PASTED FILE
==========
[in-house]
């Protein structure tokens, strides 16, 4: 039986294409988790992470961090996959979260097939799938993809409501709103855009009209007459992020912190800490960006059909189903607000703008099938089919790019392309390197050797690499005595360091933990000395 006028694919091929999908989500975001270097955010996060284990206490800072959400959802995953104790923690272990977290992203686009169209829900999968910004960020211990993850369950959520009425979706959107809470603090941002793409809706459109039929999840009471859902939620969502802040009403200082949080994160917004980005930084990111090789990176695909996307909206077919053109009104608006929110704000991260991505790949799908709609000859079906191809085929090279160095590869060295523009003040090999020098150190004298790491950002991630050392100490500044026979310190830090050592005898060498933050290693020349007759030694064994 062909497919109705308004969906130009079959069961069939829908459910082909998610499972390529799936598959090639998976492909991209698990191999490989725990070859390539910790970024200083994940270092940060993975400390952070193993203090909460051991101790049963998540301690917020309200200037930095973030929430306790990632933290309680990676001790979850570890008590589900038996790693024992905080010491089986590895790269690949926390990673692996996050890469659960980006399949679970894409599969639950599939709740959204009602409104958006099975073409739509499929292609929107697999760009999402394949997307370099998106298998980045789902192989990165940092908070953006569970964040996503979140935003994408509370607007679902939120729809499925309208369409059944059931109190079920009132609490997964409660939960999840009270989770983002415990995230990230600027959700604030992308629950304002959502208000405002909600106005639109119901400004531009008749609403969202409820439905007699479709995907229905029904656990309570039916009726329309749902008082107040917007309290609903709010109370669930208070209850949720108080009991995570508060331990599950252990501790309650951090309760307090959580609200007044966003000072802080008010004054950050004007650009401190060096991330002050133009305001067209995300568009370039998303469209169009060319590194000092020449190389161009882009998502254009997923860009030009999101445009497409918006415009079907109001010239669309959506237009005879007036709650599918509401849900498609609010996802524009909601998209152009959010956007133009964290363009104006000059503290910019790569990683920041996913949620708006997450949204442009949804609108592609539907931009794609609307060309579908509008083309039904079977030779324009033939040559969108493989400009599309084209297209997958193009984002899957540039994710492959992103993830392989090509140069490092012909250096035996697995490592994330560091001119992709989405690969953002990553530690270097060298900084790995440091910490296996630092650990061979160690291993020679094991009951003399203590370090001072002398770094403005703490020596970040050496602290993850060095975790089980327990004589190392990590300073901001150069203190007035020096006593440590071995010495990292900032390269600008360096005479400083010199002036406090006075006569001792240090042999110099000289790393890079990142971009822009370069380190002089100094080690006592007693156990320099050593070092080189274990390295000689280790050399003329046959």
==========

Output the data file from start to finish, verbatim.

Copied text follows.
[in-house]
């Protein structure tokens, strides 16, 4: 039986294409988790992470961090996959979260097939799938993809409501709103855009009209007459992020912190800490960006059909189903607000703008099938089919790019392309390197050797690499005595360091933990000395 006028694919091929999908989500975001270097955010996060284990206490800072959400959802995953104790923690272990977290992203686009169209829900999968910004960020211990993850369950959520009425979706959107809470603090941002793409809706459109039929999840009471859902939620969502802040009403200082949080994160917004980005930084990111090789990176695909996307909206077919053109009104608006929110704000991260991505790949799908709609000859079906191809085929090279160095590869060295523009003040090999020098150190004298790491950002991630050392100490500044026979310190830090050592005898060498933050290693020349007759030694064994 062909497919109705308004969906130009079959069961069939829908459910082909998610499972390529799936598959090639998976492909991209698990191999490989725990070859390539910790970024200083994940270092940060993975400390952070193993203090909460051991101790049963998540301690917020309200200037930095973030929430306790990632933290309680990676001790979850570890008590589900038996790693024992905080010491089986590895790269690949926390990673692996996050890469659960980006399949679970894409599969639950599939709740959204009602409104958006099975073409739509499929292609929107697999760009999402394949997307370099998106298998980045789902192989990165940092908070953006569970964040996503979140935003994408509370607007679902939120729809499925309208369409059944059931109190079920009132609490997964409660939960999840009270989770983002415990995230990230600027959700604030992308629950304002959502208000405002909600106005639109119901400004531009008749609403969202409820439905007699479709995907229905029904656990309570039916009726329309749902008082107040917007309290609903709010109370669930208070209850949720108080009991995570508060331990599950252990501790309650951090309760307090959580609200007044966003000072802080008010004054950050004007650009401190060096991330002050133009305001067209995300568009370039998303469209169009060319590194000092020449190389161009882009998502254009997923860009030009999101445009497409918006415009079907109001010239669309959506237009005879007036709650599918509401849900498609609010996802524009909601998209152009959010956007133009964290363009104006000059503290910019790569990683920041996913949620708006997450949204442009949804609108592609539907931009794609609307060309579908509008083309039904079977030779324009033939040559969108493989400009599309084209297209997958193009984002899957540039994710492959992103993830392989090509140069490092012909250096035996697995490592994330560091001119992709989405690969953002990553530690270097060298900084790995440091910490296996630092650990061979160690291993020679094991009951003399203590370090001072002398770094403005703490020596970040050496602290993850060095975790089980327990004589190392990590300073901001150069203190007035020096006593440590071995010495990292900032390269600008360096005479400083010199002036406090006075006569001792240090042999110099000289790393890079990142971009822009370069380190002089100094080690006592007693156990320099050593070092080189274990390295000689280790050399003329046959």